An American teacher working at an international school in Benghazi, Libya was shot and killed this morning while jogging. The State Department has confirmed that an American was killed, but the details are still emerging.
In his second term, President Obama is still passing up long-time career diplomats and nominating his biggest donors for coveted ambassadorships. His second-term nominations so far raised more than $16 million for his campaigns and inaugurations.
Acting Deputy Spokesman Patrick Ventrell defended the State Department restricting access to Congress from lower-level staffers directly involved with the Benghazi investigation. Ventrell said that it was "appropriate" for the FBI and the Accountability Review Board to interview the Department employees but that Congress should only have access to their superiors.
The State Department denied multiple reports of U.S. Special Forces and other military groups training the Syrian Opposition Coalition in Jordan on Tuesday saying that the only training they have given to Syrians has been "non-lethal." State Department Deputy Spokesman Patrick Ventrell said that the United States has only given "food" and "medical training" to the Syrian Coalition and only supports "non-lethal" training.
There were no protesters. I’ll say it again: there were no protestors.People tend to believe the first thing that they hear. If I tell you that the individual mandate is a penalty, and then I later tell you that it’s really a tax, you will doubt the second thing I say rather than the first, even though you’re hearing it from the same source.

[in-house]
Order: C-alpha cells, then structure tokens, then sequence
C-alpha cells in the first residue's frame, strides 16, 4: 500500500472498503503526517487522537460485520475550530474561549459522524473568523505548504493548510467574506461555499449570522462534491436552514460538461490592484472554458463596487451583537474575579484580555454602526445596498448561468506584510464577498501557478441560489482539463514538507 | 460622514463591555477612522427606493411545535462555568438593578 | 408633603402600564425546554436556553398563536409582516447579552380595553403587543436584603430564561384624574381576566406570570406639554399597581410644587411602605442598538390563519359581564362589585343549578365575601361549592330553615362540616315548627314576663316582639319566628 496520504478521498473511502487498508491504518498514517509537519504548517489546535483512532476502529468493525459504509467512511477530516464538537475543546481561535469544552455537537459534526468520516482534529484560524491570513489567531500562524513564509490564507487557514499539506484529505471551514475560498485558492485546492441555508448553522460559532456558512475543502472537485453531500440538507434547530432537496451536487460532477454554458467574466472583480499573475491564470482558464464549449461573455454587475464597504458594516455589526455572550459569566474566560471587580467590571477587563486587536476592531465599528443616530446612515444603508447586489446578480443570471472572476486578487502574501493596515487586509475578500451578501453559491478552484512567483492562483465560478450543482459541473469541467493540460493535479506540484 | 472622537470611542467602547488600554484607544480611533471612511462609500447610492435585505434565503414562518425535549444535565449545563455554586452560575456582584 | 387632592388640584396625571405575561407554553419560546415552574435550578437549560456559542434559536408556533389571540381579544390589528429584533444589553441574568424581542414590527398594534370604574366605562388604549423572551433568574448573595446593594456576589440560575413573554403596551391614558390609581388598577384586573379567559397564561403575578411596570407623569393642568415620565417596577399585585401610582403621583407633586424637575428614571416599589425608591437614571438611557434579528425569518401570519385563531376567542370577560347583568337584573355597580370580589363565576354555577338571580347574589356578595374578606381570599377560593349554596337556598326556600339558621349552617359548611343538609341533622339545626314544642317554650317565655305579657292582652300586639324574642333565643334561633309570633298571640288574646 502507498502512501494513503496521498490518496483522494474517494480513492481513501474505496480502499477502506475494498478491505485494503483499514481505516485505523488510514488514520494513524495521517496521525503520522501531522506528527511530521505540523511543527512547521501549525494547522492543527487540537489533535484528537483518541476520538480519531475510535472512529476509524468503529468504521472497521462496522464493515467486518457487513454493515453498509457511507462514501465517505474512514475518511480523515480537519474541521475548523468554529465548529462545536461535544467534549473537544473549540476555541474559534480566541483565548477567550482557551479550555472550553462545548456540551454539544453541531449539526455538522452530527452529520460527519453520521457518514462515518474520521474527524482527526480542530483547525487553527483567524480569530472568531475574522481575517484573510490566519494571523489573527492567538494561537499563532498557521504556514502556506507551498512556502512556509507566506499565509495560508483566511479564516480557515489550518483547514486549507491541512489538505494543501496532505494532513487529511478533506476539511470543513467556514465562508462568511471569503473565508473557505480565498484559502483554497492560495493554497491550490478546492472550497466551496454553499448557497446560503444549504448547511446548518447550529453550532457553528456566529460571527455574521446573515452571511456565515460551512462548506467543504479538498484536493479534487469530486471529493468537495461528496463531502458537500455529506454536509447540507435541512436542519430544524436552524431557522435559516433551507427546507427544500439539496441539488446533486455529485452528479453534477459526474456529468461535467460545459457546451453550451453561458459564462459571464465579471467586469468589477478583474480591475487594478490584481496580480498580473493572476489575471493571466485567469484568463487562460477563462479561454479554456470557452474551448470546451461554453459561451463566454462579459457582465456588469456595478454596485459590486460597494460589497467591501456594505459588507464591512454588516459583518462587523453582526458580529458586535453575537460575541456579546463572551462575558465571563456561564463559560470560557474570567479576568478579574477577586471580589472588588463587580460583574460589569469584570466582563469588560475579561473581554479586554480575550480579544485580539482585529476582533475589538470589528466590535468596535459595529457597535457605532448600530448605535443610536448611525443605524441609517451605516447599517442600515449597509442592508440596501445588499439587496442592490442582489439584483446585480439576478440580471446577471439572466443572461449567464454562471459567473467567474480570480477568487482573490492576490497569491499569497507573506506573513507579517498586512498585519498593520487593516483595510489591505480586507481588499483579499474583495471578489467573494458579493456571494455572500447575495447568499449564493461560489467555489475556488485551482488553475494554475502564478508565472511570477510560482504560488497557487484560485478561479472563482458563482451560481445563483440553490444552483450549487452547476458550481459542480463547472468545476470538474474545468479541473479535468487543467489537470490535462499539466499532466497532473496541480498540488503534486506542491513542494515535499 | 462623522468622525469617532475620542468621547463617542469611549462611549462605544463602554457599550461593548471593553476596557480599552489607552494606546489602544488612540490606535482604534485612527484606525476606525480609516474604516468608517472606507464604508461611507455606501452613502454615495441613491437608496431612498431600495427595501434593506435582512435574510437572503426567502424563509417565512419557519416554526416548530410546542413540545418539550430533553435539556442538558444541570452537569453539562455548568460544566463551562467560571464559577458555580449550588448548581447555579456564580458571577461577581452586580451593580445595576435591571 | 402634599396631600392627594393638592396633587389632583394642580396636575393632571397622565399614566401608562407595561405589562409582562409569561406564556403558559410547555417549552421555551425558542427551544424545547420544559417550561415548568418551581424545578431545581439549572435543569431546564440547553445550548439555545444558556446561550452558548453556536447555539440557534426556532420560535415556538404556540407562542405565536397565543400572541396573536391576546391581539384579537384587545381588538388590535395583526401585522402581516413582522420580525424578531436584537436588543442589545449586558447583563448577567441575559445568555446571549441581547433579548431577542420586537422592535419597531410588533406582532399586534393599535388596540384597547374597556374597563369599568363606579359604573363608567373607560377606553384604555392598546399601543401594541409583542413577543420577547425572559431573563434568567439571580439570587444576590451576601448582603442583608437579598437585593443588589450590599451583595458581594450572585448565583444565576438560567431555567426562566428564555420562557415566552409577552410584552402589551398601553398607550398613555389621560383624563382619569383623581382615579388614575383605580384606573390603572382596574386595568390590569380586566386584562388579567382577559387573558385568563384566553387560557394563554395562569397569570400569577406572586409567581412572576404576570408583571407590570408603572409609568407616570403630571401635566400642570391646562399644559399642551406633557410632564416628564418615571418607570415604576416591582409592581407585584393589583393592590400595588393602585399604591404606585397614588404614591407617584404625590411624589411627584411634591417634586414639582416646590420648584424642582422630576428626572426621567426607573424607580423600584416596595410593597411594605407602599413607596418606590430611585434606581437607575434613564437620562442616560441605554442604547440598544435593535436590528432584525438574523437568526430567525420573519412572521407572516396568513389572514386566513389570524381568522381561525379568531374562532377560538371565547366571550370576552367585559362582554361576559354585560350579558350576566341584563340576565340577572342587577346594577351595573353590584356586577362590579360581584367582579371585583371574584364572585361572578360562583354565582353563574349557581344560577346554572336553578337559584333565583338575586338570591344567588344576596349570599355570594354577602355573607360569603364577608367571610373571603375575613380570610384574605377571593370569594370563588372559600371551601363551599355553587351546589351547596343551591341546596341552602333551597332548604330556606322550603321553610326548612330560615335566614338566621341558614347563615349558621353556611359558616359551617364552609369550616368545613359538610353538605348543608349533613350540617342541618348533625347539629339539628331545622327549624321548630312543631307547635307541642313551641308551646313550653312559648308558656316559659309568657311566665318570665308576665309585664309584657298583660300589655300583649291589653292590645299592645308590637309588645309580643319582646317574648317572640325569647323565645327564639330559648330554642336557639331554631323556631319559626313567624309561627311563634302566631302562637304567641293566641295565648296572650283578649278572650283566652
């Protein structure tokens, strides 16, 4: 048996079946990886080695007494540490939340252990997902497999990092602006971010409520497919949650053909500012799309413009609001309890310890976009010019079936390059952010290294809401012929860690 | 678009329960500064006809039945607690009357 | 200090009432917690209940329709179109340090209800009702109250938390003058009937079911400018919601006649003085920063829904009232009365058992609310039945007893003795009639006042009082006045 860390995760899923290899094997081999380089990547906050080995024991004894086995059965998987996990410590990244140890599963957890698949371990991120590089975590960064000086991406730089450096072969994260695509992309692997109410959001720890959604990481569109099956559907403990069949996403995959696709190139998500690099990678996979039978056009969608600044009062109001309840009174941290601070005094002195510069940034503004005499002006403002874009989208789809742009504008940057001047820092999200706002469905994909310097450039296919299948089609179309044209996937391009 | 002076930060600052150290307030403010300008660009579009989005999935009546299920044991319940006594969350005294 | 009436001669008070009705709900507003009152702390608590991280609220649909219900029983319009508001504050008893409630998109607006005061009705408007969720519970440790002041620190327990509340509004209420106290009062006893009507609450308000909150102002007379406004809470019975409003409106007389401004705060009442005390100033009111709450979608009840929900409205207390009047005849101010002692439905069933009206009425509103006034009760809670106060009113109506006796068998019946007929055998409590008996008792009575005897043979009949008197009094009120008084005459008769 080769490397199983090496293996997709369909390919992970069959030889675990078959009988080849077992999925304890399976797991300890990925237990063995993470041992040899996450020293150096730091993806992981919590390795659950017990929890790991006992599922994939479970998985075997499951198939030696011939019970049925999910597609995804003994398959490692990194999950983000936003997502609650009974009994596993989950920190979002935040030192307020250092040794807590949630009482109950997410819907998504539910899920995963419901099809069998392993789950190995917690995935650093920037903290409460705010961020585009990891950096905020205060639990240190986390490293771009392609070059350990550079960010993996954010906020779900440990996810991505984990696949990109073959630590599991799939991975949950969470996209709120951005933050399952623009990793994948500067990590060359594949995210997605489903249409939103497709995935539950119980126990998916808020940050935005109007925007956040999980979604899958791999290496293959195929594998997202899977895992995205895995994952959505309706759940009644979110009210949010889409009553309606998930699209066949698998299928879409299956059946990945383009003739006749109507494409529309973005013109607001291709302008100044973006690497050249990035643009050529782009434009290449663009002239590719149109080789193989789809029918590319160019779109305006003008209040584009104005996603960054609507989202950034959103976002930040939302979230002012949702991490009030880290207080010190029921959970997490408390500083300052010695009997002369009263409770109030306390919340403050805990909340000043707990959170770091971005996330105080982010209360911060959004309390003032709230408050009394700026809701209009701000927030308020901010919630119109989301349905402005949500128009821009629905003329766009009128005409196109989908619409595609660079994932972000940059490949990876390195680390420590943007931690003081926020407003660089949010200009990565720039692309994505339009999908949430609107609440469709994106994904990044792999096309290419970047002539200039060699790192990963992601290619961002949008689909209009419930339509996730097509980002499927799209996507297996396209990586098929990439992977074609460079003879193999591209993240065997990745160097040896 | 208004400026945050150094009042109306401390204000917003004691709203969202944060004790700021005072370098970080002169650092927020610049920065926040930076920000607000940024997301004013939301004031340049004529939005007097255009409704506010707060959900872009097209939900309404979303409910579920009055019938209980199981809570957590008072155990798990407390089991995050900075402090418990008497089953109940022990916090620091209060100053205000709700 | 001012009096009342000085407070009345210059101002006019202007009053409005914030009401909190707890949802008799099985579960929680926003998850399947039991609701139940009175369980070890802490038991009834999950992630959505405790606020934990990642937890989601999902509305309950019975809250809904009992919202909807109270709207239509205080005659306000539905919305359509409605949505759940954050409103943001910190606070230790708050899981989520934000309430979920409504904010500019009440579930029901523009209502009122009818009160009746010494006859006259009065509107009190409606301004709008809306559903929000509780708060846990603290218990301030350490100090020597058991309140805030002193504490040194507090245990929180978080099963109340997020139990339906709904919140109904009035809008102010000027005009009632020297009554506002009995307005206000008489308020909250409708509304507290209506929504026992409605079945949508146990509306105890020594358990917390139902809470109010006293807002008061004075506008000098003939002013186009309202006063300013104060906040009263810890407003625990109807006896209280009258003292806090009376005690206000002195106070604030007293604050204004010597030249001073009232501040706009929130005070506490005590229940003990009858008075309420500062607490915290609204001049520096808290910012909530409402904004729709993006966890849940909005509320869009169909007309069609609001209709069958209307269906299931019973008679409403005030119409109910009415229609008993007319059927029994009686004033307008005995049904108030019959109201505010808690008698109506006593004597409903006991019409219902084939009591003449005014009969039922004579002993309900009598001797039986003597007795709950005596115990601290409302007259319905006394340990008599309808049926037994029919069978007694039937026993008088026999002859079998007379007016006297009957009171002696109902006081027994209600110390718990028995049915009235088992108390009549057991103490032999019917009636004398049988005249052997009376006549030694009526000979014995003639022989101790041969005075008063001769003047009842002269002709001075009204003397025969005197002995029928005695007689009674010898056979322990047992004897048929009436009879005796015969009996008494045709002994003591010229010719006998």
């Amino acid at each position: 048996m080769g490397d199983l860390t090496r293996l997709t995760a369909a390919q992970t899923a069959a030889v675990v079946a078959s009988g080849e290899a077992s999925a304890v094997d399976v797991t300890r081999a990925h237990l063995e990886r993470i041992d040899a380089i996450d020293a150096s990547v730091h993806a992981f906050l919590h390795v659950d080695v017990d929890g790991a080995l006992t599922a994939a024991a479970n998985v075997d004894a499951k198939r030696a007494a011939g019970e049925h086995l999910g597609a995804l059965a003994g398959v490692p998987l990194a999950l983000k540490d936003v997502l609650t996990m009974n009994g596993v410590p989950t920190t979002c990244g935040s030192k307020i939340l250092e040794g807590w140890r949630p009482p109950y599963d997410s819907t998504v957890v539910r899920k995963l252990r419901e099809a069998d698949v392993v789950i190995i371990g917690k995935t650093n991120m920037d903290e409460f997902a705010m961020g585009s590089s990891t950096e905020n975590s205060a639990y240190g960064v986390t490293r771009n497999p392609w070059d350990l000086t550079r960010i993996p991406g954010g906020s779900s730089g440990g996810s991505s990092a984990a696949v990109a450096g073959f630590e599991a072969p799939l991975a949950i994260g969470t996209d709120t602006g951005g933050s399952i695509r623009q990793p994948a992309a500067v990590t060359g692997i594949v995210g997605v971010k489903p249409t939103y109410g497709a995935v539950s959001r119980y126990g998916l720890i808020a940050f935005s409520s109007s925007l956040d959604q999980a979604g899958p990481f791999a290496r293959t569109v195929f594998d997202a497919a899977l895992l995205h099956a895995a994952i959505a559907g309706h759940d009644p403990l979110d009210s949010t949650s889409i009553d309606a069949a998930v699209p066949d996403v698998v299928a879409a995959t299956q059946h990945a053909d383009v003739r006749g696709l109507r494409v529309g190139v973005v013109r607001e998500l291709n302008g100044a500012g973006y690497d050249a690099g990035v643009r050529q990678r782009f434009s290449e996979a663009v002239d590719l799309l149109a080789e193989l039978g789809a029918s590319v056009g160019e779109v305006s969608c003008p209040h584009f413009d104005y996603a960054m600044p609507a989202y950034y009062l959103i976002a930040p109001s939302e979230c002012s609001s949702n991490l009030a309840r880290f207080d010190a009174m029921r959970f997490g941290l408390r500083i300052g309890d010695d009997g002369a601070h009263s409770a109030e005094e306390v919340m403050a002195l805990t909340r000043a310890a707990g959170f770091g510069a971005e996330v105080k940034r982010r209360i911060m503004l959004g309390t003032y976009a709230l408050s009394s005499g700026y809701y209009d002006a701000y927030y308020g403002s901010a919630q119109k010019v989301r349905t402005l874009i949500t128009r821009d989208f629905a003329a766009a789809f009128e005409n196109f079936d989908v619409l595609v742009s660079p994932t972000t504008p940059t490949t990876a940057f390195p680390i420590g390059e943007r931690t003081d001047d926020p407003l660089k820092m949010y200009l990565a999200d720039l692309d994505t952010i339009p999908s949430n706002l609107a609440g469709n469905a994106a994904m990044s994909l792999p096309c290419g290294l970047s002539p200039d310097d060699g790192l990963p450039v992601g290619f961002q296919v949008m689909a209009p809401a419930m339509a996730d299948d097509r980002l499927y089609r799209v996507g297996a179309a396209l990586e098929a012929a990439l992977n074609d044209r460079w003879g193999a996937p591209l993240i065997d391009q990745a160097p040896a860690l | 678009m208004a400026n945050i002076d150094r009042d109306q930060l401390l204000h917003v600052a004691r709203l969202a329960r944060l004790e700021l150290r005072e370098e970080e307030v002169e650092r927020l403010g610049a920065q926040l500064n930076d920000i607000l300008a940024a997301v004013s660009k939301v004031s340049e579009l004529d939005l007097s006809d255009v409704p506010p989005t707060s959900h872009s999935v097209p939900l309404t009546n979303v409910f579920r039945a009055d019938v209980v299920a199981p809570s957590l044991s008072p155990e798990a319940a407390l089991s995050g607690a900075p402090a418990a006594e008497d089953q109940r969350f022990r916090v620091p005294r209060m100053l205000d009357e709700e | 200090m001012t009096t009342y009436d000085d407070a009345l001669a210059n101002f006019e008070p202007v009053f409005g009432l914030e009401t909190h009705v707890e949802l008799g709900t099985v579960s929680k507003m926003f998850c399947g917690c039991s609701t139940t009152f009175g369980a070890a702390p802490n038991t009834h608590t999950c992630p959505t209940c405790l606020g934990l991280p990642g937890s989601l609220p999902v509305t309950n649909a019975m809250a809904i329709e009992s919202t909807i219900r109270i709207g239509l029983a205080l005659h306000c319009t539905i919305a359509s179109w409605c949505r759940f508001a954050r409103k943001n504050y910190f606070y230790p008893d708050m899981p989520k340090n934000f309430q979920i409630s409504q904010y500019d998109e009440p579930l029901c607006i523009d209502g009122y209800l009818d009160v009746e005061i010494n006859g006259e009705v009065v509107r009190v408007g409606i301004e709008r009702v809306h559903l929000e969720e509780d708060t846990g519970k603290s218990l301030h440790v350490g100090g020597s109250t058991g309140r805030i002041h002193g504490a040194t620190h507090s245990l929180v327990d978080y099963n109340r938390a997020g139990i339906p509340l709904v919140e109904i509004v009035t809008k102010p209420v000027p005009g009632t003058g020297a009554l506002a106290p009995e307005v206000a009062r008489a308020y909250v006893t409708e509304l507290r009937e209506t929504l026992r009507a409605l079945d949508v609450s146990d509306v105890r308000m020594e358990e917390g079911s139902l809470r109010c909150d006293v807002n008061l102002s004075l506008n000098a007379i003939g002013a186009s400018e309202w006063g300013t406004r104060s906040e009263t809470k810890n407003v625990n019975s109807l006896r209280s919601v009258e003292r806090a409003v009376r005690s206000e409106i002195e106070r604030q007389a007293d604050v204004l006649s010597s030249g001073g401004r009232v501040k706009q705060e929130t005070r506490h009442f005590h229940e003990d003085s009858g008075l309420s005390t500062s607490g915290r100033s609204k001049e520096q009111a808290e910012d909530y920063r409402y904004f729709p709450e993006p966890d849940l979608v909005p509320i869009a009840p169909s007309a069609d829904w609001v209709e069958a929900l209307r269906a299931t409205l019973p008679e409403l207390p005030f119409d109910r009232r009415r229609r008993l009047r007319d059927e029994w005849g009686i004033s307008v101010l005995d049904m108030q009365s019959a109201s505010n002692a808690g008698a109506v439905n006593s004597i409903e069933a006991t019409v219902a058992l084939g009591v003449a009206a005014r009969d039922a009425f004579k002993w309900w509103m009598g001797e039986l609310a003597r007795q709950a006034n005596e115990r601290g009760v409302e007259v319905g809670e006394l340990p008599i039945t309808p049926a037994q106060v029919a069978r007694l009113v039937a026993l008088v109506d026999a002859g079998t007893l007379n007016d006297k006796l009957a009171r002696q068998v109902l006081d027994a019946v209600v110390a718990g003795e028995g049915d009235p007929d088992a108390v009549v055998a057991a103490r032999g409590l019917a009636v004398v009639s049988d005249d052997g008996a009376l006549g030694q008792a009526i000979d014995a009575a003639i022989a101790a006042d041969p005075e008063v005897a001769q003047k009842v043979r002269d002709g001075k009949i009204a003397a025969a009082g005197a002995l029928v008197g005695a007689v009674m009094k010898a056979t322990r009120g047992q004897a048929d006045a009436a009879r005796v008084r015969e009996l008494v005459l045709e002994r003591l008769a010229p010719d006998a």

Is the media ignoring the story here?
Lt. Col. Andy Wood discusses how the State Dept. ignored his Special Forces team's request for more security in Benghazi months before the attack.
As the candidates arrive in the Buckeye State for several days of critical campaigning, President Obama is enjoying more than just a lead in most polls. He's also enjoying Republican insiders slamming Mitt Romney for various faults, real and perceived, while potentially huge problems for the president -- the investigation into what happened at the Libyan consulate attack, a devastating blow suffered by U.S. forces in Afghanistan, and Obama's lack of a plan to deal with the coming entitlement crisis, to name just three -- go largely undiscussed in much of the press.
Two weeks after Ambassador Chris Stevens and three other Americans were murdered in Benghazi, Libya, the Obama administration has conceded it was an act of terrorism.